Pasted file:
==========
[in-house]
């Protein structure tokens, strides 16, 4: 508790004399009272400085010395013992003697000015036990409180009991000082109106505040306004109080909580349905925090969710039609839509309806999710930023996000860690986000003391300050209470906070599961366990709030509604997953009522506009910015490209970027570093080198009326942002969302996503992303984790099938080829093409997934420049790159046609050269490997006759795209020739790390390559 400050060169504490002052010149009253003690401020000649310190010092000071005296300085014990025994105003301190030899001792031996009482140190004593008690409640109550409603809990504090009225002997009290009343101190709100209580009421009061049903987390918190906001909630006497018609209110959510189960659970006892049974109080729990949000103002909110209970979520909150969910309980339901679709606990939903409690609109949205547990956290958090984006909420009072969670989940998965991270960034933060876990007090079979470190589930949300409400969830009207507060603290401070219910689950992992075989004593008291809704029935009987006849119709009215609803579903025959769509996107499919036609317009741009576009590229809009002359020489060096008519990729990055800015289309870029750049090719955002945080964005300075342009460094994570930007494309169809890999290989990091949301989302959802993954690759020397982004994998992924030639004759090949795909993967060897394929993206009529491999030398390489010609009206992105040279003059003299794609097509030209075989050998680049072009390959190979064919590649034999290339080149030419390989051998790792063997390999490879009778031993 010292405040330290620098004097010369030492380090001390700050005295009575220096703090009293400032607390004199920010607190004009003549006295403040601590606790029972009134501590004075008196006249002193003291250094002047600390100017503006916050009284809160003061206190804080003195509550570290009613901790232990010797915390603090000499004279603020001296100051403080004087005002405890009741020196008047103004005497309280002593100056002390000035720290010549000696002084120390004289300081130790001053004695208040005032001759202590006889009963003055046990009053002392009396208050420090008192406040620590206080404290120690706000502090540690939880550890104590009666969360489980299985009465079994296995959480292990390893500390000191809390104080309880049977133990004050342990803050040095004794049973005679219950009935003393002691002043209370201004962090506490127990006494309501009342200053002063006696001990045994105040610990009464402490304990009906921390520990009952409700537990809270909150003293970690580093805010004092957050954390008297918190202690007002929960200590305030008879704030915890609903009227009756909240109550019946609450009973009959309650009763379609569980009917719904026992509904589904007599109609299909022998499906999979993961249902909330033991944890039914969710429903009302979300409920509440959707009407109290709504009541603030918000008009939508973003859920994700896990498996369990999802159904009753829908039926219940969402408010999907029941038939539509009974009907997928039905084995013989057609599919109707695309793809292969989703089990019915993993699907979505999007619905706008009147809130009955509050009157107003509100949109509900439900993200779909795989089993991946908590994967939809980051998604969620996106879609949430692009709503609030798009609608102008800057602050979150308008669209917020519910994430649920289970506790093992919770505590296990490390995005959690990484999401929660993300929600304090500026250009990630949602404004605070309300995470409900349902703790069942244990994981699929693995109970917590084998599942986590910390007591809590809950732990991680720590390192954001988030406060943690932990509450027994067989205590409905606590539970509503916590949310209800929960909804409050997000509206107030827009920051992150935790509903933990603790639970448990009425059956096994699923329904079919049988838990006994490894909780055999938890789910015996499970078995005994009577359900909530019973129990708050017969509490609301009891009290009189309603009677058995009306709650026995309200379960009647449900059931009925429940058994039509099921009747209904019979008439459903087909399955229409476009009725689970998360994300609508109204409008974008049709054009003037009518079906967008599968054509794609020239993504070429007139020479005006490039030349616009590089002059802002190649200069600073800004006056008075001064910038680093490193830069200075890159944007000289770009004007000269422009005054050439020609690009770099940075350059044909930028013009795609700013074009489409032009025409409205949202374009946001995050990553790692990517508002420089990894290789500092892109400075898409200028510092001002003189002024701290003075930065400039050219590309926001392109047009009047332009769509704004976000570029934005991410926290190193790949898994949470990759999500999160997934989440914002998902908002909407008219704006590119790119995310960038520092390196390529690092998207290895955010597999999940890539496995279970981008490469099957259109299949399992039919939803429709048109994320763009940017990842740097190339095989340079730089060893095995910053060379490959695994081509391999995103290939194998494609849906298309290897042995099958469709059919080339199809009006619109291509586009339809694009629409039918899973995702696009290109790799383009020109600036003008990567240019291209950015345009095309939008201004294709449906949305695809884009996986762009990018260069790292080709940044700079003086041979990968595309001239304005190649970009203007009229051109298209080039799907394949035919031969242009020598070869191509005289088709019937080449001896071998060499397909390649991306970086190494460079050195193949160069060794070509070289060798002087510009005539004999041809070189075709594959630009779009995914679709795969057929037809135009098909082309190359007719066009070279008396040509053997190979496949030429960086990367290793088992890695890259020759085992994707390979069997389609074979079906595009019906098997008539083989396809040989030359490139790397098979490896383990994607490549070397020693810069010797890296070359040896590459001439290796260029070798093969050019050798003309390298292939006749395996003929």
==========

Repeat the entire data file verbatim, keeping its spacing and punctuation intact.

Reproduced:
[in-house]
């Protein structure tokens, strides 16, 4: 508790004399009272400085010395013992003697000015036990409180009991000082109106505040306004109080909580349905925090969710039609839509309806999710930023996000860690986000003391300050209470906070599961366990709030509604997953009522506009910015490209970027570093080198009326942002969302996503992303984790099938080829093409997934420049790159046609050269490997006759795209020739790390390559 400050060169504490002052010149009253003690401020000649310190010092000071005296300085014990025994105003301190030899001792031996009482140190004593008690409640109550409603809990504090009225002997009290009343101190709100209580009421009061049903987390918190906001909630006497018609209110959510189960659970006892049974109080729990949000103002909110209970979520909150969910309980339901679709606990939903409690609109949205547990956290958090984006909420009072969670989940998965991270960034933060876990007090079979470190589930949300409400969830009207507060603290401070219910689950992992075989004593008291809704029935009987006849119709009215609803579903025959769509996107499919036609317009741009576009590229809009002359020489060096008519990729990055800015289309870029750049090719955002945080964005300075342009460094994570930007494309169809890999290989990091949301989302959802993954690759020397982004994998992924030639004759090949795909993967060897394929993206009529491999030398390489010609009206992105040279003059003299794609097509030209075989050998680049072009390959190979064919590649034999290339080149030419390989051998790792063997390999490879009778031993 010292405040330290620098004097010369030492380090001390700050005295009575220096703090009293400032607390004199920010607190004009003549006295403040601590606790029972009134501590004075008196006249002193003291250094002047600390100017503006916050009284809160003061206190804080003195509550570290009613901790232990010797915390603090000499004279603020001296100051403080004087005002405890009741020196008047103004005497309280002593100056002390000035720290010549000696002084120390004289300081130790001053004695208040005032001759202590006889009963003055046990009053002392009396208050420090008192406040620590206080404290120690706000502090540690939880550890104590009666969360489980299985009465079994296995959480292990390893500390000191809390104080309880049977133990004050342990803050040095004794049973005679219950009935003393002691002043209370201004962090506490127990006494309501009342200053002063006696001990045994105040610990009464402490304990009906921390520990009952409700537990809270909150003293970690580093805010004092957050954390008297918190202690007002929960200590305030008879704030915890609903009227009756909240109550019946609450009973009959309650009763379609569980009917719904026992509904589904007599109609299909022998499906999979993961249902909330033991944890039914969710429903009302979300409920509440959707009407109290709504009541603030918000008009939508973003859920994700896990498996369990999802159904009753829908039926219940969402408010999907029941038939539509009974009907997928039905084995013989057609599919109707695309793809292969989703089990019915993993699907979505999007619905706008009147809130009955509050009157107003509100949109509900439900993200779909795989089993991946908590994967939809980051998604969620996106879609949430692009709503609030798009609608102008800057602050979150308008669209917020519910994430649920289970506790093992919770505590296990490390995005959690990484999401929660993300929600304090500026250009990630949602404004605070309300995470409900349902703790069942244990994981699929693995109970917590084998599942986590910390007591809590809950732990991680720590390192954001988030406060943690932990509450027994067989205590409905606590539970509503916590949310209800929960909804409050997000509206107030827009920051992150935790509903933990603790639970448990009425059956096994699923329904079919049988838990006994490894909780055999938890789910015996499970078995005994009577359900909530019973129990708050017969509490609301009891009290009189309603009677058995009306709650026995309200379960009647449900059931009925429940058994039509099921009747209904019979008439459903087909399955229409476009009725689970998360994300609508109204409008974008049709054009003037009518079906967008599968054509794609020239993504070429007139020479005006490039030349616009590089002059802002190649200069600073800004006056008075001064910038680093490193830069200075890159944007000289770009004007000269422009005054050439020609690009770099940075350059044909930028013009795609700013074009489409032009025409409205949202374009946001995050990553790692990517508002420089990894290789500092892109400075898409200028510092001002003189002024701290003075930065400039050219590309926001392109047009009047332009769509704004976000570029934005991410926290190193790949898994949470990759999500999160997934989440914002998902908002909407008219704006590119790119995310960038520092390196390529690092998207290895955010597999999940890539496995279970981008490469099957259109299949399992039919939803429709048109994320763009940017990842740097190339095989340079730089060893095995910053060379490959695994081509391999995103290939194998494609849906298309290897042995099958469709059919080339199809009006619109291509586009339809694009629409039918899973995702696009290109790799383009020109600036003008990567240019291209950015345009095309939008201004294709449906949305695809884009996986762009990018260069790292080709940044700079003086041979990968595309001239304005190649970009203007009229051109298209080039799907394949035919031969242009020598070869191509005289088709019937080449001896071998060499397909390649991306970086190494460079050195193949160069060794070509070289060798002087510009005539004999041809070189075709594959630009779009995914679709795969057929037809135009098909082309190359007719066009070279008396040509053997190979496949030429960086990367290793088992890695890259020759085992994707390979069997389609074979079906595009019906098997008539083989396809040989030359490139790397098979490896383990994607490549070397020693810069010797890296070359040896590459001439290796260029070798093969050019050798003309390298292939006749395996003929």